VW already has a compact car and a microbus in its I.D. concept family, but it looks like the company might be adding another: an all-electric CUV.
VW has ambitious plans to compete in the EV market: the German automaker wants to build over 2 million all-electric vehicles a year starting 2020 and hopes to unveil 30 models by 2025. It’s been giving us a glimpse into what those future vehicles might look like under what the company calls “I.D. concepts.” There is a compact car that apparently will have a NEDC-rated range of 250 to 375 miles, and there is an odd-looking microbus which will supposedly have 270 miles of electric range.
Now, it’s gearing up to add yet another member to the family – this time a sporty crossover. Not much is known about the vehicle, but judging by the teaser image unveiled by VW, it certainly looks more “conventional” than its compact car and microbus siblings. However, what’s interesting about this vehicle is that it will be fully autonomous when “autopilot mode” is enabled. Indeed, that’s the term that Tesla uses for its self-driving technology, and car makers have tended to stay away from using that term.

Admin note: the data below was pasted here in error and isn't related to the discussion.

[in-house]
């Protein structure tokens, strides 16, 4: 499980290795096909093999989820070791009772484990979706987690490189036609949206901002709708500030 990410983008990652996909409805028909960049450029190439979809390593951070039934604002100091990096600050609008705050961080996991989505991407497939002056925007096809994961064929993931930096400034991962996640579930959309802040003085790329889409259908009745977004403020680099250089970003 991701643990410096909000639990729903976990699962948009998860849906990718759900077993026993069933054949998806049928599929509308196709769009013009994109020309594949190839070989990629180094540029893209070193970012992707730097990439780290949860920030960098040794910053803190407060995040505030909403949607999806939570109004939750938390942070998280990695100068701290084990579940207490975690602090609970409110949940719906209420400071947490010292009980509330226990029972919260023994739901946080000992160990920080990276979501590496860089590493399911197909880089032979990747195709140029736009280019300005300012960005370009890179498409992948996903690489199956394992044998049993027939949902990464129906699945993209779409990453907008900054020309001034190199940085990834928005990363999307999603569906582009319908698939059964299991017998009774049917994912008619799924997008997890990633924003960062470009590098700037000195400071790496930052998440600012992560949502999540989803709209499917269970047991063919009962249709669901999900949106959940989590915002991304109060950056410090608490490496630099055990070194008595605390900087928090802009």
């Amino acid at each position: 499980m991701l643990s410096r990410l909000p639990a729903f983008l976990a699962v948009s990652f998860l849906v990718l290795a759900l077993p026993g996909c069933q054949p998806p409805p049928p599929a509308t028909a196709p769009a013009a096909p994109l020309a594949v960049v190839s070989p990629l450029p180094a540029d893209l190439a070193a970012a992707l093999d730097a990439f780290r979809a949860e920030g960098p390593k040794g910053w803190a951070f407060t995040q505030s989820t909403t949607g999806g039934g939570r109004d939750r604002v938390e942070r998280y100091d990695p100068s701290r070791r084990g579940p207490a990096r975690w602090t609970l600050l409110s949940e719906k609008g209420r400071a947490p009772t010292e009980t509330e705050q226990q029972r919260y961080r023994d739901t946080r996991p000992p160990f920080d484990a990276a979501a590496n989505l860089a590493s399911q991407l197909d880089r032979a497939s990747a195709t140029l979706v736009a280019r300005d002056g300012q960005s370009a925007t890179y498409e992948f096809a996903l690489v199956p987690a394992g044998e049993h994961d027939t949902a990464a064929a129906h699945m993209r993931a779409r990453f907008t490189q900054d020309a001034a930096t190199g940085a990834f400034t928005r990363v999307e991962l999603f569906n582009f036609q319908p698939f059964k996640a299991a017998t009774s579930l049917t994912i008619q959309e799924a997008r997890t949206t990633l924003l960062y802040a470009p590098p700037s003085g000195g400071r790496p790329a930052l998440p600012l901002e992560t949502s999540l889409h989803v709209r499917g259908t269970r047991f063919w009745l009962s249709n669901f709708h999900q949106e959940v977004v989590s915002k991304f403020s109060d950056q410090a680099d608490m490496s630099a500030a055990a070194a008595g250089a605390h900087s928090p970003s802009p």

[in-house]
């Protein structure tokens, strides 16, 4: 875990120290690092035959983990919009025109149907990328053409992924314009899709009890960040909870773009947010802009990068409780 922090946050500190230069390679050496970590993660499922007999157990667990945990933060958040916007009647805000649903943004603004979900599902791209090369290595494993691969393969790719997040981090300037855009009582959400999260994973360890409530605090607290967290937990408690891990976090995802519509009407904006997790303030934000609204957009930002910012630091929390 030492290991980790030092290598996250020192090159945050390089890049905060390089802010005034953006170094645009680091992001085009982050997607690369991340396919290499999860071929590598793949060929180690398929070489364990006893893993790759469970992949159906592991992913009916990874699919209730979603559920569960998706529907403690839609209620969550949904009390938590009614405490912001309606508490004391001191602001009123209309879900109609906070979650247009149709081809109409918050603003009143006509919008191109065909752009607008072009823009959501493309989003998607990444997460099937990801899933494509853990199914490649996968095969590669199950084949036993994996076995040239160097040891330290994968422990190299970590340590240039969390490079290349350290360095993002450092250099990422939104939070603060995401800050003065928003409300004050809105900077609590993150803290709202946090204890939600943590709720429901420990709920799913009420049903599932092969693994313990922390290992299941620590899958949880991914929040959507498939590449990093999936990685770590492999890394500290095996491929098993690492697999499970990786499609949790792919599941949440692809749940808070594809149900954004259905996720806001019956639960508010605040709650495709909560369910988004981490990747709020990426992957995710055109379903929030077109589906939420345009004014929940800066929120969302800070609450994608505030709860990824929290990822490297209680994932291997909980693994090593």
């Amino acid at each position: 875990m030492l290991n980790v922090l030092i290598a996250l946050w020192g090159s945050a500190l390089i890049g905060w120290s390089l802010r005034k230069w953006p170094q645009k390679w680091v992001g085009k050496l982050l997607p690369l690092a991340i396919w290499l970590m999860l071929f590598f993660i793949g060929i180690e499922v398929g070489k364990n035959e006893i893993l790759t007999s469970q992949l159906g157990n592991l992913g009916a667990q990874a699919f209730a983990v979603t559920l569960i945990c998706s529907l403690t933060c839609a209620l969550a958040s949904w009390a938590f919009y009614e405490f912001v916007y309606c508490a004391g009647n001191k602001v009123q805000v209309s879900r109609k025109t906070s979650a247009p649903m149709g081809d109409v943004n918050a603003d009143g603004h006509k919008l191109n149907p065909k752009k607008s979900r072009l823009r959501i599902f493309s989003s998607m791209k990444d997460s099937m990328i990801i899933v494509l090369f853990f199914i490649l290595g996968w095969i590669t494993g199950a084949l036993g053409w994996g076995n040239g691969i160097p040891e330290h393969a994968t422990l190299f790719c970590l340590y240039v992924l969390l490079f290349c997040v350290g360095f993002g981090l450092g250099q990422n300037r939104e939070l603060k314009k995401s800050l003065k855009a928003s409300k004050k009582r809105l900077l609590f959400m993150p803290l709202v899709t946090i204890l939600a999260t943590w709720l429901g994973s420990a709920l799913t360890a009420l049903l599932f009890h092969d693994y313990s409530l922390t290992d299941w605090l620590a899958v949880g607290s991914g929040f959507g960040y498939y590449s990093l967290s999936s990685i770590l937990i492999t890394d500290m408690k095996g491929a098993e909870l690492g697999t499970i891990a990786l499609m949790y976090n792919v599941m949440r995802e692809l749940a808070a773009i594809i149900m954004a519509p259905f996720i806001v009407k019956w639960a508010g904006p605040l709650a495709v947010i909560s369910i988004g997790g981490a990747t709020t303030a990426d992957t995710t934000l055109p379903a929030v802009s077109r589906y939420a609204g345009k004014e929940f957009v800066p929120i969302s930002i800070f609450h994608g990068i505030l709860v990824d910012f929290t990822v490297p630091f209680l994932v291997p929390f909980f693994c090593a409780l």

Although we will have to wait until next week to learn more about this vehicle at the Shanghai Motor Show, don’t get too excited just yet. These vehicles won’t be commercially available until 2020 at the earliest. In the meantime, however, here’s an official description of the upcoming concept CUV by VW:
The CUV of the I.D. family was conceptualised as a sporty, interactively designed zero-emission all-rounder – with electric all-wheel drive that is just as impressive in the urban environment as it is on the rough terrain covered in an adventurous and active lifestyle. A long driving range on the same level of the range of today’s petrol powered cars makes it suitable for long trips. Like the I.D. and I.D. BUZZ, this concept car can also drive fully autonomously. All it takes is a light push on the VW badge on the steering wheel to activate this autonomous mode. The steering wheel retracts electrically into the cockpit where it forms a single unit with the displays and controls that have been implemented fully digitally.